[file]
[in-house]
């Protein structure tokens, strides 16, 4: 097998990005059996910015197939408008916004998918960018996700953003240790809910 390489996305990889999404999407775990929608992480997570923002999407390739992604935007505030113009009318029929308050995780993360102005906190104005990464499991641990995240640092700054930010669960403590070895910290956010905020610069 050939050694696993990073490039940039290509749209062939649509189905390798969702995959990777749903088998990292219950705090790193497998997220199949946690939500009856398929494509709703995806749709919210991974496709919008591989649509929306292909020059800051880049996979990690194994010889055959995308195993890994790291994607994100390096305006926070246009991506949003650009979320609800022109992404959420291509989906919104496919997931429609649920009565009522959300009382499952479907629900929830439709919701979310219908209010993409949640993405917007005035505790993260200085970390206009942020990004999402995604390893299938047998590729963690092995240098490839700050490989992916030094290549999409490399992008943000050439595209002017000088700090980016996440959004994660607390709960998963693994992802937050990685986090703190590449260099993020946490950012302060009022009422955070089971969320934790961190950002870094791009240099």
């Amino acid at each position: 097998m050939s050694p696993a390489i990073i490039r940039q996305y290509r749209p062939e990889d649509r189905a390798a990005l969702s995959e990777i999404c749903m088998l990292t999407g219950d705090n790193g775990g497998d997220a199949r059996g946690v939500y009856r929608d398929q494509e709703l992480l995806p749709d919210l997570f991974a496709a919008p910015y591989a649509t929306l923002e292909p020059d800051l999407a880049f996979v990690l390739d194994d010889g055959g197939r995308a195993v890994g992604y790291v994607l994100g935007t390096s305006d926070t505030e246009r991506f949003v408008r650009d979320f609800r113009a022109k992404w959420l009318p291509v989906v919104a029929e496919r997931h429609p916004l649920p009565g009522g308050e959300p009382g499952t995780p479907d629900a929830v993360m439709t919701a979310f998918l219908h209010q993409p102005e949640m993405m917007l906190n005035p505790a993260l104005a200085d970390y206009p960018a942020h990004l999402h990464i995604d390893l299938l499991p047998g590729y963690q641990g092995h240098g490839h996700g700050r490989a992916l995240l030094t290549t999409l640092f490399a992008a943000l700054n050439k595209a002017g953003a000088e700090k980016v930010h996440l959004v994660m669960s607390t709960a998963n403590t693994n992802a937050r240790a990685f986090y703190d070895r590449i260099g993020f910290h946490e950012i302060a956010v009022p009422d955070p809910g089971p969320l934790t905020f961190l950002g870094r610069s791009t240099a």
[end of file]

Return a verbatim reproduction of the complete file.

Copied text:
[in-house]
């Protein structure tokens, strides 16, 4: 097998990005059996910015197939408008916004998918960018996700953003240790809910 390489996305990889999404999407775990929608992480997570923002999407390739992604935007505030113009009318029929308050995780993360102005906190104005990464499991641990995240640092700054930010669960403590070895910290956010905020610069 050939050694696993990073490039940039290509749209062939649509189905390798969702995959990777749903088998990292219950705090790193497998997220199949946690939500009856398929494509709703995806749709919210991974496709919008591989649509929306292909020059800051880049996979990690194994010889055959995308195993890994790291994607994100390096305006926070246009991506949003650009979320609800022109992404959420291509989906919104496919997931429609649920009565009522959300009382499952479907629900929830439709919701979310219908209010993409949640993405917007005035505790993260200085970390206009942020990004999402995604390893299938047998590729963690092995240098490839700050490989992916030094290549999409490399992008943000050439595209002017000088700090980016996440959004994660607390709960998963693994992802937050990685986090703190590449260099993020946490950012302060009022009422955070089971969320934790961190950002870094791009240099």
């Amino acid at each position: 097998m050939s050694p696993a390489i990073i490039r940039q996305y290509r749209p062939e990889d649509r189905a390798a990005l969702s995959e990777i999404c749903m088998l990292t999407g219950d705090n790193g775990g497998d997220a199949r059996g946690v939500y009856r929608d398929q494509e709703l992480l995806p749709d919210l997570f991974a496709a919008p910015y591989a649509t929306l923002e292909p020059d800051l999407a880049f996979v990690l390739d194994d010889g055959g197939r995308a195993v890994g992604y790291v994607l994100g935007t390096s305006d926070t505030e246009r991506f949003v408008r650009d979320f609800r113009a022109k992404w959420l009318p291509v989906v919104a029929e496919r997931h429609p916004l649920p009565g009522g308050e959300p009382g499952t995780p479907d629900a929830v993360m439709t919701a979310f998918l219908h209010q993409p102005e949640m993405m917007l906190n005035p505790a993260l104005a200085d970390y206009p960018a942020h990004l999402h990464i995604d390893l299938l499991p047998g590729y963690q641990g092995h240098g490839h996700g700050r490989a992916l995240l030094t290549t999409l640092f490399a992008a943000l700054n050439k595209a002017g953003a000088e700090k980016v930010h996440l959004v994660m669960s607390t709960a998963n403590t693994n992802a937050r240790a990685f986090y703190d070895r590449i260099g993020f910290h946490e950012i302060a956010v009022p009422d955070p809910g089971p969320l934790t905020f961190l950002g870094r610069s791009t240099a």